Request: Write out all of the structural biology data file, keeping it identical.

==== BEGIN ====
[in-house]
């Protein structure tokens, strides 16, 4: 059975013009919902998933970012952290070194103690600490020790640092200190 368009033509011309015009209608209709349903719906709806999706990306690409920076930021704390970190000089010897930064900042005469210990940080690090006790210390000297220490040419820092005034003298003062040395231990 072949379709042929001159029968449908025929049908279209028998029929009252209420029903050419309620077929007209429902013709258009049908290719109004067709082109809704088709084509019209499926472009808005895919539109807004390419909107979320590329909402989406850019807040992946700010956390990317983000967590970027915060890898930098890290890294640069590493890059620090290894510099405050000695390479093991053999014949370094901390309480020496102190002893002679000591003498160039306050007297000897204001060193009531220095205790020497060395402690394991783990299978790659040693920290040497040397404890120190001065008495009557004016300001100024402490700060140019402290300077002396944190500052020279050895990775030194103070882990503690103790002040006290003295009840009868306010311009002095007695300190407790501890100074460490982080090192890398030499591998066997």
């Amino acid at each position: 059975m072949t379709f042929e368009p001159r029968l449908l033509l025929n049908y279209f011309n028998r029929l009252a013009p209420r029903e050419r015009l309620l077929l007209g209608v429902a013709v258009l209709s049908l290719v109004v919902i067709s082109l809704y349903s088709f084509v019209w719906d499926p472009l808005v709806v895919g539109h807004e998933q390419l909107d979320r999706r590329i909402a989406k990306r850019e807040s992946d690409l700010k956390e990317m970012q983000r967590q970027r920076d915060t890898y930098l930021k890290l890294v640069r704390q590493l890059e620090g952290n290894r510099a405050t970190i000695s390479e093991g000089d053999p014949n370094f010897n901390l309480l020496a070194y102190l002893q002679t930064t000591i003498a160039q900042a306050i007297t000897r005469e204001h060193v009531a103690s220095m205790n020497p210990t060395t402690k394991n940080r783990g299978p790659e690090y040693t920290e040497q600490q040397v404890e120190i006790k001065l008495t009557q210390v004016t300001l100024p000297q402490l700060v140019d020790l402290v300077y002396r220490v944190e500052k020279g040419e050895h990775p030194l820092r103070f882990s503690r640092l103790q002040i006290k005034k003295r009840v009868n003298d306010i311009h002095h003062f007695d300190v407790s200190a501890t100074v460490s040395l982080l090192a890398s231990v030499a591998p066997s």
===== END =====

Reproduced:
[in-house]
């Protein structure tokens, strides 16, 4: 059975013009919902998933970012952290070194103690600490020790640092200190 368009033509011309015009209608209709349903719906709806999706990306690409920076930021704390970190000089010897930064900042005469210990940080690090006790210390000297220490040419820092005034003298003062040395231990 072949379709042929001159029968449908025929049908279209028998029929009252209420029903050419309620077929007209429902013709258009049908290719109004067709082109809704088709084509019209499926472009808005895919539109807004390419909107979320590329909402989406850019807040992946700010956390990317983000967590970027915060890898930098890290890294640069590493890059620090290894510099405050000695390479093991053999014949370094901390309480020496102190002893002679000591003498160039306050007297000897204001060193009531220095205790020497060395402690394991783990299978790659040693920290040497040397404890120190001065008495009557004016300001100024402490700060140019402290300077002396944190500052020279050895990775030194103070882990503690103790002040006290003295009840009868306010311009002095007695300190407790501890100074460490982080090192890398030499591998066997």
């Amino acid at each position: 059975m072949t379709f042929e368009p001159r029968l449908l033509l025929n049908y279209f011309n028998r029929l009252a013009p209420r029903e050419r015009l309620l077929l007209g209608v429902a013709v258009l209709s049908l290719v109004v919902i067709s082109l809704y349903s088709f084509v019209w719906d499926p472009l808005v709806v895919g539109h807004e998933q390419l909107d979320r999706r590329i909402a989406k990306r850019e807040s992946d690409l700010k956390e990317m970012q983000r967590q970027r920076d915060t890898y930098l930021k890290l890294v640069r704390q590493l890059e620090g952290n290894r510099a405050t970190i000695s390479e093991g000089d053999p014949n370094f010897n901390l309480l020496a070194y102190l002893q002679t930064t000591i003498a160039q900042a306050i007297t000897r005469e204001h060193v009531a103690s220095m205790n020497p210990t060395t402690k394991n940080r783990g299978p790659e690090y040693t920290e040497q600490q040397v404890e120190i006790k001065l008495t009557q210390v004016t300001l100024p000297q402490l700060v140019d020790l402290v300077y002396r220490v944190e500052k020279g040419e050895h990775p030194l820092r103070f882990s503690r640092l103790q002040i006290k005034k003295r009840v009868n003298d306010i311009h002095h003062f007695d300190v407790s200190a501890t100074v460490s040395l982080l090192a890398s231990v030499a591998p066997s």